Fear of rising interest rates stalking Wall Street

Thanks to a post-earnings lift from Boeing (BA), the Dow Jones industrials ended a five-day losing streak on Wednesday. The Nasdaq Composite wasn’t as lucky, however, posting its fifth straight loss.

Treasury yields and corporate earnings remain the focus, with the 10-year Treasury pushing further above the 3 percent level on Wednesday, closing at 3.03 percent — a high not seen since 2014. The 2-year Treasury hit 2.49 percent — its highest close in nearly a decade. 

A combination of factors are behind these upward moves, including expectations of another Federal Reserve interest rate hike in June, rising inflation expectations and growing evidence that wage inflation is just around the corner. 

Historical data comparing the relationship of job availability vs. wage gains shows — if history is any guide — that pay raises are coming. Which will provide the raw fuel needed to push up prices throughout the economy. 

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Watch for Fed policymakers to explore this point in their statement due next week. Currently, the futures market has essentially priced in another quarter-point hike at the Fed’s June meeting. But the odds of an accelerating pace of rate increases is rising, with a 38 percent chance of three more this year (for a total of four), up from a 28 percent chance a month again.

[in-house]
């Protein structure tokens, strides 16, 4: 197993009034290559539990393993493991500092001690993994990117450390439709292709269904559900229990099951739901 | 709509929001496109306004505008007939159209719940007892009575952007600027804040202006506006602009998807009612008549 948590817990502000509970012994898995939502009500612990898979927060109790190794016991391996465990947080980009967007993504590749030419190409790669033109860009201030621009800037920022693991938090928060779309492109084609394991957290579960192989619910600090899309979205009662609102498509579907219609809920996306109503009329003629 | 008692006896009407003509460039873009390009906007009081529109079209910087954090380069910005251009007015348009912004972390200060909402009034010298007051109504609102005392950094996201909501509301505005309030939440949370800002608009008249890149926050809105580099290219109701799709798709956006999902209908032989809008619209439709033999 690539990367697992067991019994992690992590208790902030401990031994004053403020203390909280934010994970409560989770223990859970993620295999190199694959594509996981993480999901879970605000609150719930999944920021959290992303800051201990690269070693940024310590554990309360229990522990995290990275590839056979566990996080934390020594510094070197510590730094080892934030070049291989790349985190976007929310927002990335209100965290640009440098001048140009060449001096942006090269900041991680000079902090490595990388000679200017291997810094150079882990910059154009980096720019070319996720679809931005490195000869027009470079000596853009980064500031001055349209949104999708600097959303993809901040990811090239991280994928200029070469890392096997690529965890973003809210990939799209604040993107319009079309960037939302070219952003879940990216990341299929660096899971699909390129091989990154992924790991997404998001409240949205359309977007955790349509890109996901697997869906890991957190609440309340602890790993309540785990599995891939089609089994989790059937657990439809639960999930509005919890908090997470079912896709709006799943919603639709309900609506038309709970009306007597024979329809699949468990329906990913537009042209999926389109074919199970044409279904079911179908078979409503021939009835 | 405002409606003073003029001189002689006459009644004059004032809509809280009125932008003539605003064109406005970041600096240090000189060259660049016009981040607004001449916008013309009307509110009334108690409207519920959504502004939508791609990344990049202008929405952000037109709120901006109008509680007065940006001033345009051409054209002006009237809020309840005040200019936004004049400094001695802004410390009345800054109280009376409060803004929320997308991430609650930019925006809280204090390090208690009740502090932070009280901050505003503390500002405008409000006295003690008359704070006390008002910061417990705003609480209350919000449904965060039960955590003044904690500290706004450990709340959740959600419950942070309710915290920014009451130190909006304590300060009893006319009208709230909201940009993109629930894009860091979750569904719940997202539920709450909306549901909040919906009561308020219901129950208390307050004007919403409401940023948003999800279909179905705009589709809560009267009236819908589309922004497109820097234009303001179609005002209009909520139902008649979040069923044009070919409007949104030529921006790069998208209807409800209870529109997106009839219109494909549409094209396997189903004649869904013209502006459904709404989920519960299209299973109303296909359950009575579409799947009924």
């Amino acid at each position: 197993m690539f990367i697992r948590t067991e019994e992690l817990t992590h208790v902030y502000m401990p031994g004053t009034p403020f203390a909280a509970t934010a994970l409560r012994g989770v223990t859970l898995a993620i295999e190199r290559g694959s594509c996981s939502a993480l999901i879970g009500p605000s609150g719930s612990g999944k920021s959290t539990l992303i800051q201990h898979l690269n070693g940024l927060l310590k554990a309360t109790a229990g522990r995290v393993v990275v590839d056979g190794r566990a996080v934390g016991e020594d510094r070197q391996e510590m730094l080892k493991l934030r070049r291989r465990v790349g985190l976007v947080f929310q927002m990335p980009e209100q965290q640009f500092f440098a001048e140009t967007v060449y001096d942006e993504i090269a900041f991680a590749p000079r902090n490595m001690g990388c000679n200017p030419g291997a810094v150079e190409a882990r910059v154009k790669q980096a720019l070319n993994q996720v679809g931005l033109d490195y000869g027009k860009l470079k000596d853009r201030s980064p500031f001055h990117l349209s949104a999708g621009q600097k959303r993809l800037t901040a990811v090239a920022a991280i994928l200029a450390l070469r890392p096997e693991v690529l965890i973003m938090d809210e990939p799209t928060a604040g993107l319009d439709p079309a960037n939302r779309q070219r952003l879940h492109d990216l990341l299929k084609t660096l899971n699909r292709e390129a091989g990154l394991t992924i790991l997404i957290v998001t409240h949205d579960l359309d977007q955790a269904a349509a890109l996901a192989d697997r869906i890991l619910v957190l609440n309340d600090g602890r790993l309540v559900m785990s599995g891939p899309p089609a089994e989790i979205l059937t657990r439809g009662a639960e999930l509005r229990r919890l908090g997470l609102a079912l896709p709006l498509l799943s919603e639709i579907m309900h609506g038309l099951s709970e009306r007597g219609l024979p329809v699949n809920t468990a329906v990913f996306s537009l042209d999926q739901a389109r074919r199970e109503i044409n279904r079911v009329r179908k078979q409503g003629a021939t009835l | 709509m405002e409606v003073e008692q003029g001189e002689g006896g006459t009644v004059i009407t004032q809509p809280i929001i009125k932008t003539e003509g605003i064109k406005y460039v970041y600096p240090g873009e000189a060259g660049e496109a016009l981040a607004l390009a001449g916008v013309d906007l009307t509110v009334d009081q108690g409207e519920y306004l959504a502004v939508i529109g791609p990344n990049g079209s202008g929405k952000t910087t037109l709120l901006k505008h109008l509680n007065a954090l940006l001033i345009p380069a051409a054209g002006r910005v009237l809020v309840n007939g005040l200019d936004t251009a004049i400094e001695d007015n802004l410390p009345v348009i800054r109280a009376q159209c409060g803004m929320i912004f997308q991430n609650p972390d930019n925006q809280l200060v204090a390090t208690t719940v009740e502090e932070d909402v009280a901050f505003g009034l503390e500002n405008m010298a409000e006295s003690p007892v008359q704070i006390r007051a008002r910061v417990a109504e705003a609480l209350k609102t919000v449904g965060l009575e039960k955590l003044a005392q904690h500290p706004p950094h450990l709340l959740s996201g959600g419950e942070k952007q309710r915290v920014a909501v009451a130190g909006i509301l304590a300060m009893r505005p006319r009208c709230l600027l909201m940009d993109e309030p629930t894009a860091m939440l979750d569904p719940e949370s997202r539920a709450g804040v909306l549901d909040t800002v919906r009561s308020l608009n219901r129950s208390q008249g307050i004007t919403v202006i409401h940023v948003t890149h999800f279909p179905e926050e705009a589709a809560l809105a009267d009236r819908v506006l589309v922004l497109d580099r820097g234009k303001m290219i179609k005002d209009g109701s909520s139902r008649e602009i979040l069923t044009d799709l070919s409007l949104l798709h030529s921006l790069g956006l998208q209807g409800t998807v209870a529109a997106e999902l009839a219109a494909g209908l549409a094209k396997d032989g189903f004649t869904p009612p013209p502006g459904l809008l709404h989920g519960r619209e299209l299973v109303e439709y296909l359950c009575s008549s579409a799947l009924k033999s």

This policy and inflation outlook is overshadowing what has been an extremely strong first-quarter earnings season so far. According to FactSet, S&P 500 earnings growth so far is tracking at 18.3 percent vs. last year’s first quarter, with record high net profit margins. 

Just look at Facebook (FB), which jumped 6.8 percent in after-hours trading following its report of earnings of $1.69 per share vs. $1.36 estimated on $12 billion in ad revenue. Daily active users increased 13 percent over last year, laying to rest the #DeleteFacebook fears. 

But echoing the cautiousness of Caterpillar (CAT) management on Tuesday, who warned that the company’s first-quarter results could be a “high water mark” for 2018 profitability, investors seem to be increasingly aware that the rest of this year may not be a walk in the park for stocks. Worries are growing that higher interest rates will jeopardize many of the tailwinds the bulls have enjoyed for years: debt-funded share buybacks, cheap consumer credit, affordable mortgages, low auto loan payments and higher bond prices. 

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